The Ricciardo/Hulkenberg comparison is interesting, with Hulkenberg emerging ahead despite it looking like a race where Riccardo had him covered. This a bit of a tricky one. The lap times show a clear pattern and based on those, the model's estimates look reasonable:

However, Ricciardo was under no threat from other cars during the second half of the race while Hulkenberg had to keep up the pace to protect himself from Albon and potentially Verstappen later on. It's hard to know what the right thing to do is here, should Riccardo's lap times be ignored in this case? It might seem like they should be, but then if his lap times had been faster than Hulkenberg's anyway despite being under no threat, should they still be ignored? It doesn't feel like it's done the right thing here but fixing it could be complicated and cause other problems.

We next move on to Singapore, where I'm not going to say too much:

This race was little like Monaco, with drivers driving well below the pace they were capable of, but unable to overtake. It's very hard to pick out which laps were genuinely reflective of the car's pace so I think the safest thing to do here is put it on the list of races that aren't suitable for the sort of analysis I do, so like Monaco it's excluded from the yearly average calculations and the team mate comparisons.

Finally, here are the Russian ratings:

I won't say too much about this race, but fortunately in this case that's because everything about the numbers look good. The ratings are similar to the finishing order, although a few drivers such as the Mercedes, Magnussen and Albon got lucky with the VSC while Norris, Perez and Hulkenberg were the big losers. Here are the strategies involved, the green hatched bit indicates when the VSC/safety car was out and we can see that the losers were the ones who pitted shortly before it. There are other drivers besides those I've mentioned who were affected but as it happened the impact on their strategy was smaller.

Here are the average race pace ratings for the year:

As far as the Gasly/Albon comparison is concerned, it couldn't really be much closer! I wouldn't read too much into that because it's early days and Albon in particular has not had many clean races. It's interesting that in the midfield, Racing Point have much faster race pace compared to qualifying pace while for Haas it's the other way around.

Here are the updated team mate comparisons:

Edited by moreland, 04 October 2019 - 09:41.

### #23 Requiem84

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Posted 02 October 2019 - 12:05

Many thanks for your hard work!!

### #24 SenorSjon

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Posted 02 October 2019 - 12:26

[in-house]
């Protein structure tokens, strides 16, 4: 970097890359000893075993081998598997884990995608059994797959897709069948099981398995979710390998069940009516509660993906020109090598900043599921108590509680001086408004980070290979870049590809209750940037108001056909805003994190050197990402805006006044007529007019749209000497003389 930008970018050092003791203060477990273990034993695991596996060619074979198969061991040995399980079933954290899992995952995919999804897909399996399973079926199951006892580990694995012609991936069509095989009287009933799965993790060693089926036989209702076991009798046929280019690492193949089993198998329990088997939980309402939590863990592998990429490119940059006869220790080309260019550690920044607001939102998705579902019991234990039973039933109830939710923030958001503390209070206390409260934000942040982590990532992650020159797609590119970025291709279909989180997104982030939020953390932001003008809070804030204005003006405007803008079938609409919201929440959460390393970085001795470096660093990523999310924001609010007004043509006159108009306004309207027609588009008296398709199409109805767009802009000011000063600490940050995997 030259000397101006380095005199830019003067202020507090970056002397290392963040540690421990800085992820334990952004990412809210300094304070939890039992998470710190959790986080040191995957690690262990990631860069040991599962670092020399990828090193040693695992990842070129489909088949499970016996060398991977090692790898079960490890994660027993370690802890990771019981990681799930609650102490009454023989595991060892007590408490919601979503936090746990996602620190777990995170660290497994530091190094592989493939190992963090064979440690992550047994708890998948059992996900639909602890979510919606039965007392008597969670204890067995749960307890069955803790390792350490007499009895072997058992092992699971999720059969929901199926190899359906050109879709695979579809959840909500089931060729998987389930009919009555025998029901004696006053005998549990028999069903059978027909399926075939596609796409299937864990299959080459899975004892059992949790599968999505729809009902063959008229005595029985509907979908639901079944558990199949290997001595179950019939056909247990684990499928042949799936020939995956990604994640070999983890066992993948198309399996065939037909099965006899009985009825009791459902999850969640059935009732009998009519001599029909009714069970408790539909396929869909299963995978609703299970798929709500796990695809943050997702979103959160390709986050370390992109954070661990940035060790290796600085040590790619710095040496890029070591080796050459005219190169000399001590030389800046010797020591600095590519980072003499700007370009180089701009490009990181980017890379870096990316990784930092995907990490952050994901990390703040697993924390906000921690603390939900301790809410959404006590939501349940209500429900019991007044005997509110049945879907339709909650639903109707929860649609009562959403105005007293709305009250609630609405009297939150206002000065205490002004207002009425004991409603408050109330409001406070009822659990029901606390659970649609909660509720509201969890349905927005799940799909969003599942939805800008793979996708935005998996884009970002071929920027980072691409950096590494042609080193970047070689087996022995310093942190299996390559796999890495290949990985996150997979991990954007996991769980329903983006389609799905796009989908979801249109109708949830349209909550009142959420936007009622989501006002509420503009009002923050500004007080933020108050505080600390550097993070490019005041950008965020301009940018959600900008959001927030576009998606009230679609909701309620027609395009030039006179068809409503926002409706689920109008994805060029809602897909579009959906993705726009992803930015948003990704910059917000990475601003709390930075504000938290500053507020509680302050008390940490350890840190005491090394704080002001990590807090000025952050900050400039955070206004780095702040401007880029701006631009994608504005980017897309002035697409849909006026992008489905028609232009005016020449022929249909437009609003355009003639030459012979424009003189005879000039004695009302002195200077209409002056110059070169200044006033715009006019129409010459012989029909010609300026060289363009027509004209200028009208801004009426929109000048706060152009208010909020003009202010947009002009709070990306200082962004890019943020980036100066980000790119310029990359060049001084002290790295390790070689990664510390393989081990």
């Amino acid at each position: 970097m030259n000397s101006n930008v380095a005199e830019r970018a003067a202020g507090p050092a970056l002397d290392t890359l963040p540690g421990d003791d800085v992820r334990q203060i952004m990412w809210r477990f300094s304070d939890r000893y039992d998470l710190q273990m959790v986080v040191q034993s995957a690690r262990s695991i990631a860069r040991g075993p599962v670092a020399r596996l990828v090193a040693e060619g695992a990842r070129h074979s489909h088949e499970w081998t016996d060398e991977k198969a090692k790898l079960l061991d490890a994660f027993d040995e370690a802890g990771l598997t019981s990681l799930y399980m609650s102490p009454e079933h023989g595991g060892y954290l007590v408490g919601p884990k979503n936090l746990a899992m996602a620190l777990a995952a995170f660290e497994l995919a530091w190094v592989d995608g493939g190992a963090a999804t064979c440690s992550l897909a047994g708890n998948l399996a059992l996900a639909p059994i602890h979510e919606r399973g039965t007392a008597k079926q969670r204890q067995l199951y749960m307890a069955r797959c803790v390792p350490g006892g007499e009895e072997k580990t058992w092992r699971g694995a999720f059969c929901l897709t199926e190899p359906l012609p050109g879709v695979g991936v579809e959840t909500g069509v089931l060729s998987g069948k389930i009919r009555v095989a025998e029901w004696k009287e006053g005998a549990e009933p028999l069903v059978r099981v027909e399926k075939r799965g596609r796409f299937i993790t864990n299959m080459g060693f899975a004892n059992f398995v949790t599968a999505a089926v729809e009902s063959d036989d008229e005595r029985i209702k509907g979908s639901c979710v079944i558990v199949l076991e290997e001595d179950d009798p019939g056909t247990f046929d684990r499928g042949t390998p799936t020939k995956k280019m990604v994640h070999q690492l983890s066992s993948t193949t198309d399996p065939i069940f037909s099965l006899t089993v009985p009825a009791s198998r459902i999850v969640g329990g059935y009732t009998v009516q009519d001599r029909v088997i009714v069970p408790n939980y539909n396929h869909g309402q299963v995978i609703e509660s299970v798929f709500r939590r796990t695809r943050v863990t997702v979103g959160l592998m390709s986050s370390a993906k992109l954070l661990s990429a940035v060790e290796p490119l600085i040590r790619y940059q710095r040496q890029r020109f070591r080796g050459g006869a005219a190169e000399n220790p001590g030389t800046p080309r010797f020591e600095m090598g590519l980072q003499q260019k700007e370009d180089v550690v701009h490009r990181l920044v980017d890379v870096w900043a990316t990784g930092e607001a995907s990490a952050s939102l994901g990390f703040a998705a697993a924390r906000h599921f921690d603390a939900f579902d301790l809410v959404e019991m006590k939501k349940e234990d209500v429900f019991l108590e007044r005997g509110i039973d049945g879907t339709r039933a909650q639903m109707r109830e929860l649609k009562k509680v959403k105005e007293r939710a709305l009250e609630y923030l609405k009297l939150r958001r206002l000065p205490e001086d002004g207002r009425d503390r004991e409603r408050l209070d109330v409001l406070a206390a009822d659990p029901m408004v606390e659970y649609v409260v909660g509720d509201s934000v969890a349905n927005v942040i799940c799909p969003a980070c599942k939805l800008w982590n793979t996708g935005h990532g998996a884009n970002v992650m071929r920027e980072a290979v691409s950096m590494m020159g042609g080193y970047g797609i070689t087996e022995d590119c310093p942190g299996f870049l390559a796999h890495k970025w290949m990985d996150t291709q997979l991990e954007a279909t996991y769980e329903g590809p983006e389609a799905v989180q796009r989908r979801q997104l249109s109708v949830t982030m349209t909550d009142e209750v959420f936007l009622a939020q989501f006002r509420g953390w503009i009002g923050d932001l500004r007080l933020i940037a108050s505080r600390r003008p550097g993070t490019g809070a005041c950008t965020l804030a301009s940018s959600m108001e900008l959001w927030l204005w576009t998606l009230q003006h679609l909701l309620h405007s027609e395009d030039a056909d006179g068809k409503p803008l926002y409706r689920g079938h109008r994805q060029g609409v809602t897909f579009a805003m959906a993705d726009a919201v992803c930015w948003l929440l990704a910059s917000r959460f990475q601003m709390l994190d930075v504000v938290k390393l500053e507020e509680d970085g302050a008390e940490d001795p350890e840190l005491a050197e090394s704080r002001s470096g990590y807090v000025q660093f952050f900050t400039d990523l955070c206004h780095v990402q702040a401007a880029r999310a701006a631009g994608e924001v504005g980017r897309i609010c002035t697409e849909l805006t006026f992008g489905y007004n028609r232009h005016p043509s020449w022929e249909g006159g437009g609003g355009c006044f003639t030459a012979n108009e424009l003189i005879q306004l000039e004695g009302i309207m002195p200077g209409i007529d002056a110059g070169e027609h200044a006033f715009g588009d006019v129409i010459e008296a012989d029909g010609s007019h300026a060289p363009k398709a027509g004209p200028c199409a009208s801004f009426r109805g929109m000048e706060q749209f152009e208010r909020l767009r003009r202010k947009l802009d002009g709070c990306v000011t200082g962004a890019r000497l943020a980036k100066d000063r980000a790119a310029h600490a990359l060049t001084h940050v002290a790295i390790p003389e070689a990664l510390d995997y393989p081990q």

Can you switch the sides in the RB/TR comparison. First the left is Verstappen/Kvyat, but it switches to the right in the comparison with the new teammate.

But kudo's for you interesting work!

### #25 Sterzo

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Posted 02 October 2019 - 16:37

I have now spent a significant part of my life studying your graphics, moreland, and it's been worth every minute. Thank you.

### #26 moreland

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Posted 04 October 2019 - 09:47

Can you switch the sides in the RB/TR comparison. First the left is Verstappen/Kvyat, but it switches to the right in the comparison with the new teammate.

But kudo's for you interesting work!

Thanks! Yes, that was a bit annoying, it was putting the alphabetical driver first, but that's fixed now.

I have now spent a significant part of my life studying your graphics, moreland, and it's been worth every minute. Thank you.

Cheers, I've spent a big chunk of time learning how to make them, don't like to think how much but it's a handy skill to acquire (I use the R programming language along with the ggplot2 package for the graphics, if anyone's interested) so time well spent I reckon.

### #27 gowebber

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Posted 05 October 2019 - 04:13

The Ricciardo/Hulkenberg comparison is interesting, with Hulkenberg emerging ahead despite it looking like a race where Riccardo had him covered. This a bit of a tricky one. The lap times show a clear pattern and based on those, the model's estimates look reasonable:

However, Ricciardo was under no threat from other cars during the second half of the race while Hulkenberg had to keep up the pace to protect himself from Albon and potentially Verstappen later on. It's hard to know what the right thing to do is here, should Riccardo's lap times be ignored in this case? It might seem like they should be, but then if his lap times had been faster than Hulkenberg's anyway despite being under no threat, should they still be ignored? It doesn't feel like it's done the right thing here but fixing it could be complicated and cause other problems.

We next move on to Singapore, where I'm not going to say too much:

Nice work, alot of data there. The Renault Italy one I don't think you could call in favour of Hulkenberg though. Ricciardo was clearly cruising the in second part of the race while Hulkenberg was driving flat out to hold onto his place. This was evidenced by Dan being able to pull out much faster laps at will during that period, also the team mentioned he didn't need to drive flat out at that time too. Ricciardo was ahead by 2-3 tenths all weekend pretty much over Hulk. Any doubt should really be in Dans favour there not the other way around.

Also in Russia and Australia for example Dan's race pace was heavily compromised by car damage from lap 1 incidents and Hulk had engine issues at Hungary, so not really a fair comparisons there and distorts the overall gap so far this year. If you exclude those (not adequate amount of comparison data) and fix the Italy one Dan clearly has a decent race pace advantage so far this year.